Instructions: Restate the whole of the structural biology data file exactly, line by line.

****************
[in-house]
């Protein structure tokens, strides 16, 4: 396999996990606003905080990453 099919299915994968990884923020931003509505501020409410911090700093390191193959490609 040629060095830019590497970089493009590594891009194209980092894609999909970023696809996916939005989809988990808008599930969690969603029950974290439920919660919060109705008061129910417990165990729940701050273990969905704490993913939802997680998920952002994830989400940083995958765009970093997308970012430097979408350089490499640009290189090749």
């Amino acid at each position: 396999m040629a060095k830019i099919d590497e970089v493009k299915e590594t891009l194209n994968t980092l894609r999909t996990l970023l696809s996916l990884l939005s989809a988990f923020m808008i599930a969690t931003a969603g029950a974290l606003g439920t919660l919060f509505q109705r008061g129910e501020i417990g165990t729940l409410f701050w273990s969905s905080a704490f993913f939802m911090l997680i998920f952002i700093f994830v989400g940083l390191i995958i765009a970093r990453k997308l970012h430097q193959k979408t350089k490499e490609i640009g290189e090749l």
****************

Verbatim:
[in-house]
């Protein structure tokens, strides 16, 4: 396999996990606003905080990453 099919299915994968990884923020931003509505501020409410911090700093390191193959490609 040629060095830019590497970089493009590594891009194209980092894609999909970023696809996916939005989809988990808008599930969690969603029950974290439920919660919060109705008061129910417990165990729940701050273990969905704490993913939802997680998920952002994830989400940083995958765009970093997308970012430097979408350089490499640009290189090749």
């Amino acid at each position: 396999m040629a060095k830019i099919d590497e970089v493009k299915e590594t891009l194209n994968t980092l894609r999909t996990l970023l696809s996916l990884l939005s989809a988990f923020m808008i599930a969690t931003a969603g029950a974290l606003g439920t919660l919060f509505q109705r008061g129910e501020i417990g165990t729940l409410f701050w273990s969905s905080a704490f993913f939802m911090l997680i998920f952002i700093f994830v989400g940083l390191i995958i765009a970093r990453k997308l970012h430097q193959k979408t350089k490499e490609i640009g290189e090749l």